There's definitely a feline theme to gift giving this year!

















And as long as we're on the subject of cats:

Here's the newest set of cat placemats,  now available in my Etsy store. 



Tuesday, November 17, 2015

Blast from the Past

A co-worker friend of mine was at a yard sale last weekend and scooped up some quilting items she thought I might be interested in.

You never know what you're going to find, right?  It was quite an interesting collection of some things useful, other things just interesting:




These are iron-one transfers of some sort as far as I can tell.  And look at the lower left hand corner of the envelope on the right:  15 cents!

I wonder if they still work?










There were also some groups of fabric earmarked for a particular project.


The fabric was in a bag with this pattern, in a Better Homes and Gardens Patchwork magazine dated June 2008.



I'm hoping that since there is only a little bit left over that this was a completed project for this Mystery Quilter.


There's also a single completed star block from a Fons and Porter "Sew Many Quilts" magazine dated November/December 1998.


There were also more pieces of Christmas fabric that had been cut out but not pieced.









That magazine is particularly interesting for it's extensive article about The Internet and how it's The Latest Thing for quilters!  It's hard to imagine now, but we were all Internet Newbies in 1998! 

I need all the help I can get!

A really useful item from this haul:  a piece of white-on-white polka dot fabric nearly 6 yards long. This will be the backing for many, many projects, particularly the placemats and table runners that I make for my Etsy store.

Finally, the most intriguing item:




This binder is absolutely bulging with papers, envelopes, and fabric bits.

The Mystery Quilter had planned an epic project for 1995:


A Block of the Month quilt with 12 pieced blocks and ----brace yourself---- a background of 2" finished squares in a watercolor quilt style.  In case you were wondering (I know I was) I checked the pattern instructions and the background alone requires 757 squares.

But this quilter was as organized as she was ambitious:

Tulips for March

Each month's block is set in the binder, along with all of the templates and fabric swatches for all 12 months.


Well, I will not be making this quilt with 12 pieced blocks and 757 squares of background.  But some of the blocks are really cute.  So I will go through this notebook page by page and see what is useful in 2015.  




Saturday, October 17, 2015

By Hand and by Machine

I helped my friend and Florida Orchestra librarian Ella finish a baby quilt recently.

It's understandable that she didn't have time to finish it herself.  An orchestra librarian is one of those behind-the-scenes staff people that makes it possible for us symphony musicians to do our jobs.  It's a monumental task to acquire the music (much of it is rented), have it sorted, bowed, edited and in folders ready for rehearsals.  It's not unusual for us to rehearse and perform 3 entirely different programs in the space of a single week, since not only do we do subscription concerts (Pops, Masterworks, etc.) but there are also many additional services such as youth concerts, park concerts, community outreach performances, etc. etc.  And all of those require that the right music is on the right music stand at the right time.  An epic task indeed.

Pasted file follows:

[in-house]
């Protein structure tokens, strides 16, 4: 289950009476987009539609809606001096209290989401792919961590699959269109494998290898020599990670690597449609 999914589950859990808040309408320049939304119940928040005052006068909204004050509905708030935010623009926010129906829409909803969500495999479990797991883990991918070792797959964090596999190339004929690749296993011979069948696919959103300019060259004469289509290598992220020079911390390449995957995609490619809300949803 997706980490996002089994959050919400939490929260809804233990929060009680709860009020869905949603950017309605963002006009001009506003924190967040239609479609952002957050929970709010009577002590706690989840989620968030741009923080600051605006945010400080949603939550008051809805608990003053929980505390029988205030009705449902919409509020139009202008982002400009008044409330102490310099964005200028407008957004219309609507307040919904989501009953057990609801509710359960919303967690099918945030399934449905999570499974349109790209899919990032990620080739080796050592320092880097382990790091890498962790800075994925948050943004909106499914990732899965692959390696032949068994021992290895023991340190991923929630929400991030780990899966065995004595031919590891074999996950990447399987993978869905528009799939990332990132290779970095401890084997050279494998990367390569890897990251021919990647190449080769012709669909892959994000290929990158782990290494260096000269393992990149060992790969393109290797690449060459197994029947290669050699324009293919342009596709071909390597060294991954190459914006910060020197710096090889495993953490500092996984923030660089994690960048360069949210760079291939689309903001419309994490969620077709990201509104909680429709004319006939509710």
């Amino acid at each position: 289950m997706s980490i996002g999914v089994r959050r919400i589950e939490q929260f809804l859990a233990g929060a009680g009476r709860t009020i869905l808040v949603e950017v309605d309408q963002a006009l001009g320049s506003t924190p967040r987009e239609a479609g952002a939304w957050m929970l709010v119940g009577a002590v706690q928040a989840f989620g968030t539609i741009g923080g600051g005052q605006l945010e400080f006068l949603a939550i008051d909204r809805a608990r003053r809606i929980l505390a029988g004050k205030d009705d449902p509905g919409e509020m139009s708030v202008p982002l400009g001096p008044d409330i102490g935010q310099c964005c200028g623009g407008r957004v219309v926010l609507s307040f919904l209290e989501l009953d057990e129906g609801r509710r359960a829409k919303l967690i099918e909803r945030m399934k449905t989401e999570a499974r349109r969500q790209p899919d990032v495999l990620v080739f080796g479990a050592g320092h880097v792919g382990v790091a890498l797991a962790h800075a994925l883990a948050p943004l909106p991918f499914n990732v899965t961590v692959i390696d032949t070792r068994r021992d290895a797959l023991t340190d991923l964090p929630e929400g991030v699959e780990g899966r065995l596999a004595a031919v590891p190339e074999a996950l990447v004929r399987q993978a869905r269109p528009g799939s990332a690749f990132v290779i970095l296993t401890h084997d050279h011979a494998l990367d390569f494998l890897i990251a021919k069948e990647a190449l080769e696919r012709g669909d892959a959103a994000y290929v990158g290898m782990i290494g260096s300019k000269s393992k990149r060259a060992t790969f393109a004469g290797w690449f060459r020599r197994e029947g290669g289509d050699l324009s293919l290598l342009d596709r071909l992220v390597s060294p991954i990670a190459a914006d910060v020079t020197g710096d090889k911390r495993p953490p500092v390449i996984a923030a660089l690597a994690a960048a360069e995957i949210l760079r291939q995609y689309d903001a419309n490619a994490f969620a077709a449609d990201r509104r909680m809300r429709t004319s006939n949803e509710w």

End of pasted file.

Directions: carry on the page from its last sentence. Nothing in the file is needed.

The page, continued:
On to the quilt:

It's The Very Hungry Caterpillar!














When I received the quilt she had already done a lot of hand quilting in the large blocks.













The large butterfly block had particularly beautiful hand quilting.













 One of my jobs was to machine applique around all of the food blocks.














I used a narrow zig zag stitch for the applique.
This was really "appli-quilting", as the quilt was already basted and partially quilted when I received it.











I thought the cocoon block was particularly beautiful, and needed nothing additional from me.




















Aside from the applique I mostly added a lot of "foundation" type quilting-- just long lines around the large blocks and borders, which sets off the hand quilting and will help the quilt wear well and survive love and laundry.

Monday, September 28, 2015

A Holiday Destination

Where to go for the holidays?

DRESDEN.  Of course.


My Christmas fabrics generate scraps at an unusually high rate-- maybe because those fabrics only see the light of day for a limited portion of the year.  At any rate, having more fun with the Dresden Plate block seemed an obvious way to use up some of those scraps.


I quilted it with my walking foot.  There's echo quilting around the outside edge of the petals, plus a few circles towards the center.  It's only about 16" square, so not much quilting is required, making this a pretty quick project.  (And fun!) 


This was made with the Accuquilt Go tumbler block die for the petals-- and a "luncheon" size plate for the circle.  See my tutorial (Part 1, Part 2, Part 3) for the method.  And it's listed in my Etsy store.